Goal is special. It has a number of things, which are happening only for the second time.
It is the second film of director Vivek Agnihotri after Chocolate.
It is the second sports based film to release in 2007 after Chak De India.
It is the second UTV production to have been shot in UK this year after Hat Trick.
It is the second film with John Abraham and Arshad Warsi forming a pair after Kabul Express.
It is the second instance of Vivek Agnihotri and composer Pritam coming together after Chocolate.
It is the second time that John Abraham and Bipasha Basu would share a frame in 2007 after â€˜Phoonk De' in No Smoking.
Though with Pritam at helm, one can expect a hardcore commercial song or two from Goal, expectations are more of a theme-based soundtrack
from the album. One hopes though that at least a couple of them rise above being conventionally situational and give something to a listener to cheer
and dance along. This is exactly what happens as beyond the situational tracks, two more numbers ('Billo Rani', 'Ishq Ka Kalma')
promise to be sure fire chartbusters.
Unexpected happens at the very start of Goal as what you get to hear is completely against what you could have ever imagined as the first track
of the album. No theme song. No situational track. No anthem music. What you hear is an out and out 'masala' track, 'Billo Rani', which follows
the 'qawalli-mujra' mode and turns out to be a number which could belong to the heartland of India. Pritam gets an unlikely combination of Anand
Raaj Anand and Richa Sharma to sing for him and the duo does quite well to croon with full gusto.
With Pritam looking at instruments like harmonium, tabla and dholki rather than the set of western instruments available to him, he throws a surprise
by making a thorough 'seeti-maar' number. Racy and instantly catchy, 'Billo Rani' is a guaranteed chartbuster which would make much more
than just it's presence felt across the nook and corner of the country. If handled well, this Javed Akhtar saab written track could turn out to be 2007's
'Kajrare'! And yes, for those who want to take this number to the dance floor of clubs and discotheques, there is always a remix track which
picks on additional pace with 'dhik-chik' added for creating the effect!
What happens when the sound of three chartbuster tracks 'Hare Krishna Hare Raam' [Bhool Bhulaiyaa], 'Ada' [Garam Masala]
and 'Bhagam Bhag' [Bhagam Bhag] is merged into one single track? 'Ishq Ka Kalma' is born! Just two minutes into it and you know that a
popular song is in the making. Though 'Ishq Ka Kalma' is designed as 'made for an item song', there is also a touch up in the form of 'Aale Aale'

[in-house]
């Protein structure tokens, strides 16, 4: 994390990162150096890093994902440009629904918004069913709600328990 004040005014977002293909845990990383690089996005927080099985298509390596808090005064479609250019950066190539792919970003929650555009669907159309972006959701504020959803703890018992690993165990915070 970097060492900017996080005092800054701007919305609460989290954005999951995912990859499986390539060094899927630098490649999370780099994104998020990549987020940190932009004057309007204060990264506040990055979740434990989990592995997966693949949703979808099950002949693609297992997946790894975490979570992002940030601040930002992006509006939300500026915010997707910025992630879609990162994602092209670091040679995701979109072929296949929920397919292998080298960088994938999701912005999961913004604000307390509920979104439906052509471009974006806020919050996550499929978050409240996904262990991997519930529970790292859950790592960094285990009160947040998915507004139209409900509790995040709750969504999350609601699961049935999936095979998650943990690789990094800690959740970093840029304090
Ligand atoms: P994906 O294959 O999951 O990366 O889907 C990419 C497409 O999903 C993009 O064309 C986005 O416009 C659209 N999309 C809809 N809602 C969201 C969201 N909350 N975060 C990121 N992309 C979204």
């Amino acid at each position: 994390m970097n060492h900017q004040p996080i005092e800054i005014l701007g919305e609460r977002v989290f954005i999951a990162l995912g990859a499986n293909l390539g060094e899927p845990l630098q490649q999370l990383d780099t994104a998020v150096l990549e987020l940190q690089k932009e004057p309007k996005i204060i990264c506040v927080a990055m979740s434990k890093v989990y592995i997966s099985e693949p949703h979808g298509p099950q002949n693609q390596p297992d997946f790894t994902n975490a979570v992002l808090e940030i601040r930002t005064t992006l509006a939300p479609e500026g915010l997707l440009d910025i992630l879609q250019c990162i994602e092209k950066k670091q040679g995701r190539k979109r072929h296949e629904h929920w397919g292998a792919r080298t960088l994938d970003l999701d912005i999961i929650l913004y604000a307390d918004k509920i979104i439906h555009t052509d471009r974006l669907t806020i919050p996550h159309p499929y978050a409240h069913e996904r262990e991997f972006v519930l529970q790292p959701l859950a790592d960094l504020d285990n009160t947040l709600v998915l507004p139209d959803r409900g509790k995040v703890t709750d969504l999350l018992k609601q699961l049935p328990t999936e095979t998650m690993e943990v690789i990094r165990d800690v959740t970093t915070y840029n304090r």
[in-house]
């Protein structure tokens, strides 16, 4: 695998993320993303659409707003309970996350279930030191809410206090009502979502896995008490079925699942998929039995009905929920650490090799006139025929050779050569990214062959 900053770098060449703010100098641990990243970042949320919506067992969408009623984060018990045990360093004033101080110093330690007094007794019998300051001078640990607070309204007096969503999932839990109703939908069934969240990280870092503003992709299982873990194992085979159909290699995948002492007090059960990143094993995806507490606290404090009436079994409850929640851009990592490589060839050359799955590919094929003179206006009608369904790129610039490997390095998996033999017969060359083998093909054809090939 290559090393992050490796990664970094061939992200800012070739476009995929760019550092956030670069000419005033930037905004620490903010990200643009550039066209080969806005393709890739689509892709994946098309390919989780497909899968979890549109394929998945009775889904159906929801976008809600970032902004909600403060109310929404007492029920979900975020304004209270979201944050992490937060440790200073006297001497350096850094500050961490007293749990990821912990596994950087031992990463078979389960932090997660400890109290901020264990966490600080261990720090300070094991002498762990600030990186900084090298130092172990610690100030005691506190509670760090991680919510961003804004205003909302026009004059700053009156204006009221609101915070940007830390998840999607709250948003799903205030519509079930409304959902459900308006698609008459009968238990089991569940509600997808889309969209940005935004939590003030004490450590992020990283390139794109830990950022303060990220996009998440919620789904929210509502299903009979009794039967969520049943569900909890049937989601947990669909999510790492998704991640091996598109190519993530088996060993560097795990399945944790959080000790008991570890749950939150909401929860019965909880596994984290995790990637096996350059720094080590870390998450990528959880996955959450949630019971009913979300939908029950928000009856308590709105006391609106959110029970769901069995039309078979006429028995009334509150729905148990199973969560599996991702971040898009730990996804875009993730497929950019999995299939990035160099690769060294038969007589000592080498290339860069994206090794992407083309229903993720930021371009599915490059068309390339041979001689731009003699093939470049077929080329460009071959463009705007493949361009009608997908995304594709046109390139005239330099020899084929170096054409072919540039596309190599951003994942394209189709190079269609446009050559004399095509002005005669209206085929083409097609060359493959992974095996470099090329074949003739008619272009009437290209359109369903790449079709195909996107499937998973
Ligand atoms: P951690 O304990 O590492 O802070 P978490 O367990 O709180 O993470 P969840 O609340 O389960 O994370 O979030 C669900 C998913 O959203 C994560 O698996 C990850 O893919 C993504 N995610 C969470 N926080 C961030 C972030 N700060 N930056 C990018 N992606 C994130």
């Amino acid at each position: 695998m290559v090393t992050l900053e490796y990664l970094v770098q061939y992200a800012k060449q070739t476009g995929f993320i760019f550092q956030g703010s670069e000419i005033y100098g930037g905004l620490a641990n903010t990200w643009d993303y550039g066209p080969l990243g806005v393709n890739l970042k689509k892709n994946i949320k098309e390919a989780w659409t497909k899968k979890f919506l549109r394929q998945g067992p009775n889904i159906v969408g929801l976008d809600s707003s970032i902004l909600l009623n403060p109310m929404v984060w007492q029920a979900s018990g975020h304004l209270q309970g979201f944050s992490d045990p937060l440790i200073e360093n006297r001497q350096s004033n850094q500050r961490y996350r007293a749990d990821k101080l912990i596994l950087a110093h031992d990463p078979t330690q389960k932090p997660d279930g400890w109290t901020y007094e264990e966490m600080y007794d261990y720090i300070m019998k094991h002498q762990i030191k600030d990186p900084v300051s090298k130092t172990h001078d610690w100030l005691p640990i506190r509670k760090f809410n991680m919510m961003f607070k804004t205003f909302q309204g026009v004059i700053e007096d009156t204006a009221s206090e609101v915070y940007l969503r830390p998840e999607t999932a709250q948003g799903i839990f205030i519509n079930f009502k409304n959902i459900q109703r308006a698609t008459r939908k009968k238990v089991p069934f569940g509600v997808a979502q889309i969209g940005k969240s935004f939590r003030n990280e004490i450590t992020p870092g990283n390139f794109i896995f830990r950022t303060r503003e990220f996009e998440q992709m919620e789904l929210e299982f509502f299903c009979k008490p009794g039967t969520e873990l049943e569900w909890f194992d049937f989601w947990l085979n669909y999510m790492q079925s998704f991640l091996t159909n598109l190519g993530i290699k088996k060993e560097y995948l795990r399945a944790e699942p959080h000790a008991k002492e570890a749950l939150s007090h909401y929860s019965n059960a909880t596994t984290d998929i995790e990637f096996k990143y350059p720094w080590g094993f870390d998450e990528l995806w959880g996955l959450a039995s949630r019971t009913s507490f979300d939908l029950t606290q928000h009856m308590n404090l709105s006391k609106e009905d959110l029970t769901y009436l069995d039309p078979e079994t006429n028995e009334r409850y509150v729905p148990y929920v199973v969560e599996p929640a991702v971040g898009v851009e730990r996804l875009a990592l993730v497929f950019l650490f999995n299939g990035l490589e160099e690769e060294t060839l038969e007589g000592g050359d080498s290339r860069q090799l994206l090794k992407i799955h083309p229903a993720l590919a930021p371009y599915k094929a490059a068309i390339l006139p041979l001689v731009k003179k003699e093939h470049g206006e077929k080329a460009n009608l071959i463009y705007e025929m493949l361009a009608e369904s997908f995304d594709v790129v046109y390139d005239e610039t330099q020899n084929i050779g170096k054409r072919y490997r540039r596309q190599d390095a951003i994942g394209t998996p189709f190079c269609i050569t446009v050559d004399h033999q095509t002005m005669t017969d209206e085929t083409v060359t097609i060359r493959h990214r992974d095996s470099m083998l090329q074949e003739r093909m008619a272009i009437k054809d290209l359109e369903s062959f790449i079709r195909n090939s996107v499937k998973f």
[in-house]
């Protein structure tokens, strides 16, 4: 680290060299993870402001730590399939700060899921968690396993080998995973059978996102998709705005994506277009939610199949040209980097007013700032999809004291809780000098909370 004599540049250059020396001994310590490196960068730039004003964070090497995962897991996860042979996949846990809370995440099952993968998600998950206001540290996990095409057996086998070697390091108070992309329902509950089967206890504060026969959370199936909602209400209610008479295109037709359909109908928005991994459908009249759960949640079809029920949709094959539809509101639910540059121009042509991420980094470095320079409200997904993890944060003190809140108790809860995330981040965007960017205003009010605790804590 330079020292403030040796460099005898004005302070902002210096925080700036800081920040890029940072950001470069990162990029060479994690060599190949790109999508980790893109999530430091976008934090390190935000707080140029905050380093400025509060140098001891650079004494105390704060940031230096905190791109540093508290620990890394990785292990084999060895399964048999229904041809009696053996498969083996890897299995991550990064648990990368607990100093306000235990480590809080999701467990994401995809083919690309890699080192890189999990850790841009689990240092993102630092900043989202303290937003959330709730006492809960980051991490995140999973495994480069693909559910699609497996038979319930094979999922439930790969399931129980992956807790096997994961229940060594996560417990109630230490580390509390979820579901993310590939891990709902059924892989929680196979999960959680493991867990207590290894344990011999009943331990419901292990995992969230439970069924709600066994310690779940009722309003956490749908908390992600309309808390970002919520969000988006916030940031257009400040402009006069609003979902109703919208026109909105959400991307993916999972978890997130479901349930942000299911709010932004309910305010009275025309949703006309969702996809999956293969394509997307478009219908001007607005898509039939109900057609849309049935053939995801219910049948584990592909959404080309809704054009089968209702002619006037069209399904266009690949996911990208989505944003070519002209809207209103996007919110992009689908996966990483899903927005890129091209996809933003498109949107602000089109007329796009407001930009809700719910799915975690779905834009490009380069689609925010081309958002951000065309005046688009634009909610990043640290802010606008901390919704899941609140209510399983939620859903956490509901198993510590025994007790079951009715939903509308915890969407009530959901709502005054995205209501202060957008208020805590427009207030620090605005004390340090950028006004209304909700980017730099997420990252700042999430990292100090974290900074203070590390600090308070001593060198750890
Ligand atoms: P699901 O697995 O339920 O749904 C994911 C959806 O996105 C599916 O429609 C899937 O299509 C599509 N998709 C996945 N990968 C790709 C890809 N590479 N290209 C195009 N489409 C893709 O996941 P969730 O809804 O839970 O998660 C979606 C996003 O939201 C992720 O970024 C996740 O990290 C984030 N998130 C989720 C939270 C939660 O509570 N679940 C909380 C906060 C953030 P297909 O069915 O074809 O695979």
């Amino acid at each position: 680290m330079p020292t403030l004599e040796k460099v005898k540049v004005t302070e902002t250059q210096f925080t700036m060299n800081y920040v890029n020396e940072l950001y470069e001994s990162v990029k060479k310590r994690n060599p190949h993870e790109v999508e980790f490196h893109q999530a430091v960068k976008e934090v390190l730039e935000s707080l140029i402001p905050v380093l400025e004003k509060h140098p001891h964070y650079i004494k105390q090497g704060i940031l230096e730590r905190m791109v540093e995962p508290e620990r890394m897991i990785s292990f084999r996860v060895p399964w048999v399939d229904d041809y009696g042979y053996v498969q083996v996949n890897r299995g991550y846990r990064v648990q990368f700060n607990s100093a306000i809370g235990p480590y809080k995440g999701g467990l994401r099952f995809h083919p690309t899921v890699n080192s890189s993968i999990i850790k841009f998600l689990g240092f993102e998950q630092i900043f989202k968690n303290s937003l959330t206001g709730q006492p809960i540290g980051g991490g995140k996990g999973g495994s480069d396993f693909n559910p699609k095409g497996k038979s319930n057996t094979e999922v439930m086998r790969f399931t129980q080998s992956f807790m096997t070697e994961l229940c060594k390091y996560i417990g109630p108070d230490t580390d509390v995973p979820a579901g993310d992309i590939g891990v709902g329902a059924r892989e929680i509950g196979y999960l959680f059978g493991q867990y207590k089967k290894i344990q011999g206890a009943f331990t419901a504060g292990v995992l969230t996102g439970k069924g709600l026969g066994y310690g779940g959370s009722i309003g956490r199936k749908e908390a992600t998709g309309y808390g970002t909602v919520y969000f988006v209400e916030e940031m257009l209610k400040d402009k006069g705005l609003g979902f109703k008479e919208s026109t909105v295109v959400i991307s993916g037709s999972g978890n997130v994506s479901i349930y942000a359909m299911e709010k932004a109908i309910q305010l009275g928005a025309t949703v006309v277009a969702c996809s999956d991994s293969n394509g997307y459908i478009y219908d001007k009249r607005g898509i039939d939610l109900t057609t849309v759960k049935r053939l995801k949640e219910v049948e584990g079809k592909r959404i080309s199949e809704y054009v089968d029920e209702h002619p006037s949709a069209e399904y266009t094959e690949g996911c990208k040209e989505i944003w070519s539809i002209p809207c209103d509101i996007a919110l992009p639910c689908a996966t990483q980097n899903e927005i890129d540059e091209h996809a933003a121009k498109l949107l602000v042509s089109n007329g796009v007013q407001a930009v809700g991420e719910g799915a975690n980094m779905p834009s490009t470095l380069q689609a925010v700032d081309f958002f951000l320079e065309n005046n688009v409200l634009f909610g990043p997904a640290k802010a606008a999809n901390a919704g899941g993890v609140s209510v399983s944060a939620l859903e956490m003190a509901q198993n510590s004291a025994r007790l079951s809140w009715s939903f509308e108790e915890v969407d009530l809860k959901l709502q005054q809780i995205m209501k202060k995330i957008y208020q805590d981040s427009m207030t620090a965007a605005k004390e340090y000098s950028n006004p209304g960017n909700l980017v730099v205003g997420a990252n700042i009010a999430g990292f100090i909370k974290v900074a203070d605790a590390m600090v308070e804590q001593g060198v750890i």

which gives a sports angle a la 'Ole Ole' which is a sound much heard when football matches are cheered by spectators.
This funky track by Neeraj Sridhar that has ample dose of English interspersed with the main lines has ample scope to be aided by some imaginative
picturisation for a promotional music video. And yes, Neeraj can comfortably add 'Ishq Ka Kalma' as yet another successful number to his
A punch on the face comes next when newcomer Devrat gets all charged up for his rendition in 'Hey Dude'. With the lyrics further
spreading on as 'Hey dude, don't mess with me', you know that it's a clear messaging to the opposition both on and off the field. An out and
out Western track with high on arrangements and an overall loud appeal (to go with the genre of the film and song's setting), 'Hey Dude' is a
kind of musical piece, which is expected to appear regularly at various junctions in the film. Expect it to carry on the heat of the narrative whenever it
Finally a bona fide theme track hits the album when Daler Mehndi takes center stage with 'Halla Bol'. Ever imagined that the sound of
Bagpiper could be interspersed with 'dhol' beats? Well, Pritam and his team do so, to create a vociferous sound for this spirited number written by
Javed Akhtar saab. One would have expected 'Halla Bol' to arrive at the very beginning of the album though due to it's theme. The song keeps
it's Indian feel intact and aided by an elaborate orchestra, it blazes on and promises to keep the flag flying high. Look out for the track's culmination
which times around a minute and keeps you hooked on with it's grand appeal!
The moment 'Tara Ru' begins, one gets a sudden feeling about Goal slipping away into a different territory. While all this while the
soundtrack kept an upbeat mood, the slow beginning to 'Tara Ru' gives an impression that the finale would be taking a different route. This is
what happens as 'Tara Ru' turns out to be a big yawn with the four-minute audio not really catching your attention. The song's theme is about a
team which is on the verge of loosing and is being motivated not to give up and keep it's head high on the face of adversity. It may work to an extent
in the film but as an audio this Javed Ali sung number is a strict no-no.
Nevertheless, keeping an odd 'Tara Ru' aside, Goal has it's many bright points in the form of 'Ishq Ka Kalma' and 'Billo Rani'
(difficult to choose the better of the two). While these two tracks would keep the music company happy, title song 'Halla Bol' and 'Hey
Dude' are the numbers, which would keep director Vivek Agnihotri happy. As for Pritam, he can count Goal as yet another album in 2007,
which would continue to feature his name in the charts.